A prank call to Kate Middleton's hospital nurse from an Australian radio show turned tragic when the nurse ensnared by the joke allegedly committed suicide. Uproar against the call and those behind it ensued, but the executive of the radio station continues to stand by the pranksters, saying they are "completely shattered."
Rhys Holleran, the CEO of Southern Cross Austereo, the parent company of Sydney's 2Day FM station behind the Middleton hospital prank, has defended DJs Mel Greig and Michael Christian, according to the U.K.'s Mirror.
“This is a tragic event that could not have been reasonably foreseen and we're deeply saddened by it," he said at a press conference in Melbourne. “I spoke to both presenters early this morning and it's fair to say they're completely shattered. These people aren't machines. They're human beings. We're all affected by this.”
Holleran would not say who came up with the Middleton prank, but he said "these things are often done collaboratively" and pranks have been popular "for decades." “They're not just part of one radio station or one network or one country -- they're done worldwide,” he said, acording to the Mirror.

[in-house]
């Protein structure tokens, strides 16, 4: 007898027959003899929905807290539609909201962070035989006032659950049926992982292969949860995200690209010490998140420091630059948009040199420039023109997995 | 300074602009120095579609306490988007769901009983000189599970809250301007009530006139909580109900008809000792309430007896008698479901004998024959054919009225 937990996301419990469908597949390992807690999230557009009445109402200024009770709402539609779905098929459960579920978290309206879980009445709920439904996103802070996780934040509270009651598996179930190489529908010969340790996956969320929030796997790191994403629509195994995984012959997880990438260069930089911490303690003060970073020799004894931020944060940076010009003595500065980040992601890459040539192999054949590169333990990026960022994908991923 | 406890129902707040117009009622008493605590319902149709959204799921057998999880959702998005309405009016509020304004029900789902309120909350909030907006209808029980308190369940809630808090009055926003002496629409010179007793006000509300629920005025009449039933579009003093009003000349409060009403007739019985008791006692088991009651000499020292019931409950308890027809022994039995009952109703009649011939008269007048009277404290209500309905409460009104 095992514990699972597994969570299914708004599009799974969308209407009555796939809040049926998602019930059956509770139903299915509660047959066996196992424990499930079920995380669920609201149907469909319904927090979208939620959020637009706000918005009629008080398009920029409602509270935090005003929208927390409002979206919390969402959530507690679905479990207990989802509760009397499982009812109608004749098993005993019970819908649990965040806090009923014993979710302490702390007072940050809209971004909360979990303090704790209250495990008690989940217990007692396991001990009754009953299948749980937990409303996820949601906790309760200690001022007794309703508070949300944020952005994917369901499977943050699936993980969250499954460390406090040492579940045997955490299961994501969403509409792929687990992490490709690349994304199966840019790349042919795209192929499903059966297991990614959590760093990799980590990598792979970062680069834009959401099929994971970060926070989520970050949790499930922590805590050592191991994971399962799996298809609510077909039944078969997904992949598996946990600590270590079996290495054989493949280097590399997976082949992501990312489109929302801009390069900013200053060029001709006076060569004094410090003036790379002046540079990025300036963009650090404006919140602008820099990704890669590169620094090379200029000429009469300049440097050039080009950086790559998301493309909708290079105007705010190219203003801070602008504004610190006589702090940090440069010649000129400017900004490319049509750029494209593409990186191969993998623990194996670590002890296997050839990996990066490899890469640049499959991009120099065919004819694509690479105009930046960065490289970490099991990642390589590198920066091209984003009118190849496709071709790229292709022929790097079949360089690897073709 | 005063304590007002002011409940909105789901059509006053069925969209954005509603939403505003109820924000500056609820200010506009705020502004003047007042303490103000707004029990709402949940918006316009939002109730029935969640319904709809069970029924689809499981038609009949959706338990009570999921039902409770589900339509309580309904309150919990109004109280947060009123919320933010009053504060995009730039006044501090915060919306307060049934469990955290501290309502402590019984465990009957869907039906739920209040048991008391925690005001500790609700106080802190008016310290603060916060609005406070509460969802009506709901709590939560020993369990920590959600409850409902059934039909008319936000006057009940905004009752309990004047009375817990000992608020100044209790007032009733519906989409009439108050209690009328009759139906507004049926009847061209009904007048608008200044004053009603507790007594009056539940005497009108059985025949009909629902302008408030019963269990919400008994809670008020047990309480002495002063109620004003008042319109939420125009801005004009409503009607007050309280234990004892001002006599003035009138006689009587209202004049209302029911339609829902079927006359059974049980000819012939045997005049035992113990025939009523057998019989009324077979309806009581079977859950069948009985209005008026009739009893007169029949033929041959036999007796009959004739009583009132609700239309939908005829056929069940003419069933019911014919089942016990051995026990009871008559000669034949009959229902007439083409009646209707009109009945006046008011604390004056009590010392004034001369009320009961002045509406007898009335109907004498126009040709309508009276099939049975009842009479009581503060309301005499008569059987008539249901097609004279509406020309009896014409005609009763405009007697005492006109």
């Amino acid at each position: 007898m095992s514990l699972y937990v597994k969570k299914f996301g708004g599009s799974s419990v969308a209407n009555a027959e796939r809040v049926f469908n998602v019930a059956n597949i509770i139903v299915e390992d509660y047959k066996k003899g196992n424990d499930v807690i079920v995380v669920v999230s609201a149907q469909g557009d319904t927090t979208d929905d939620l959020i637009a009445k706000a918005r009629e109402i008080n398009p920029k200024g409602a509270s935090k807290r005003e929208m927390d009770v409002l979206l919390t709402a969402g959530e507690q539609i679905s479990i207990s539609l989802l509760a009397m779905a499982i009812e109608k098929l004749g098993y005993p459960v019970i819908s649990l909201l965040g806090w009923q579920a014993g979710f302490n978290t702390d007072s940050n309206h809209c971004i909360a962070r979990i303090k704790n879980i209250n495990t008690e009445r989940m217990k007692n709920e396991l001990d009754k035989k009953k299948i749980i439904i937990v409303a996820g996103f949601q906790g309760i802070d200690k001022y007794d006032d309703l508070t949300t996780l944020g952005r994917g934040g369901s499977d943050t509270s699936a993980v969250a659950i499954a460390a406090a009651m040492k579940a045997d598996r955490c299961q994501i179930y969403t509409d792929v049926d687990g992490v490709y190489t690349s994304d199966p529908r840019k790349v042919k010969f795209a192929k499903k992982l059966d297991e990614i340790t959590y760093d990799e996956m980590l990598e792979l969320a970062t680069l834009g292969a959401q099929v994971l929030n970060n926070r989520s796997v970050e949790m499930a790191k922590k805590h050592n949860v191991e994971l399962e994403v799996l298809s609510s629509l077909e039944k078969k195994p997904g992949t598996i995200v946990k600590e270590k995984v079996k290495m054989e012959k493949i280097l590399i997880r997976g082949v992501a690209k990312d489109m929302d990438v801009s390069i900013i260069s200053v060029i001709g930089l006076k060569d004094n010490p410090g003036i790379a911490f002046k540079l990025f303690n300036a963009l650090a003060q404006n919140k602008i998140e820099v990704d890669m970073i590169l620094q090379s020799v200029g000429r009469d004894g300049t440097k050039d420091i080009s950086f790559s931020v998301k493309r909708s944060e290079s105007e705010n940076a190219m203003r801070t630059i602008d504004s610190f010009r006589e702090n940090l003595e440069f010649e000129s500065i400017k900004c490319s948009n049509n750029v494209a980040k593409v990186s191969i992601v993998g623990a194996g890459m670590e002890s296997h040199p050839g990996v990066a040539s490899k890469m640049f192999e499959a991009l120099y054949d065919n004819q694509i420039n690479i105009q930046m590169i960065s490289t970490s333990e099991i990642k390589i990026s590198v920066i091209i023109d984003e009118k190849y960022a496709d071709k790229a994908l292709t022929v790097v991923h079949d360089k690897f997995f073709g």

Comedian Wil Anderson, a former presenter on Austereo's Triple M network, went so far as to say he feels sorry for Christian and Greig, according to The Sydney Morning Herald.
"Firstly, I have sympathy for the nurse and her family because this is a terrible tragedy," he said at the press conference. "But I also have a fair degree of sympathy for these kids... Is the culture of radio to blame? Possibly. But people make thousands of these prank calls each year and they usually result in good material. These kids have done something that I find distasteful, but it's something that many other presenters have done without any negative consequences."
The prank went down on Tuesday morning, following Middleton's pregnancy announcement on Dec. 3. During the call, information regarding the Duchess' condition was released by a nurse to the DJs pretending to be Queen Elizabeth II and Prince Charles. Nurse Jacintha Saldanha, the 46-year-old who took the call, was found dead early Friday morning near King Edward VII hospital.
Greig and Christian were pulled off the air "until further notice" following the Middleton prank and nurse's death, according to ABC News.
Reuters notes that the royals have long had an uneasy relationship with the media, which exploded in 1997 following the death of Princess Diana in a Paris car crash. Just a few months ago, the Palace acted quickly when a gossip magazine published naked photos of Middleton on vacation with Prince William in an attempt to fight against the constant, invasive pursuit by the media.
The Palace released a statement about the nurse's alleged suicide, saying: "The Duke and Duchess of Cambridge are deeply saddened to learn of the death of Jacintha Saldanha. Their Royal Highnesses were looked after so wonderfully well at all times by everybody at King Edward VII Hospital, and their thoughts and prayers are with Jacintha Saldanha's family, friends and colleagues at this very sad time."
A spokesperson told CNN that at no time did the Palace complain about the prank call to Middleton's hospital nurse.
How the media has covered the royal pregnancy: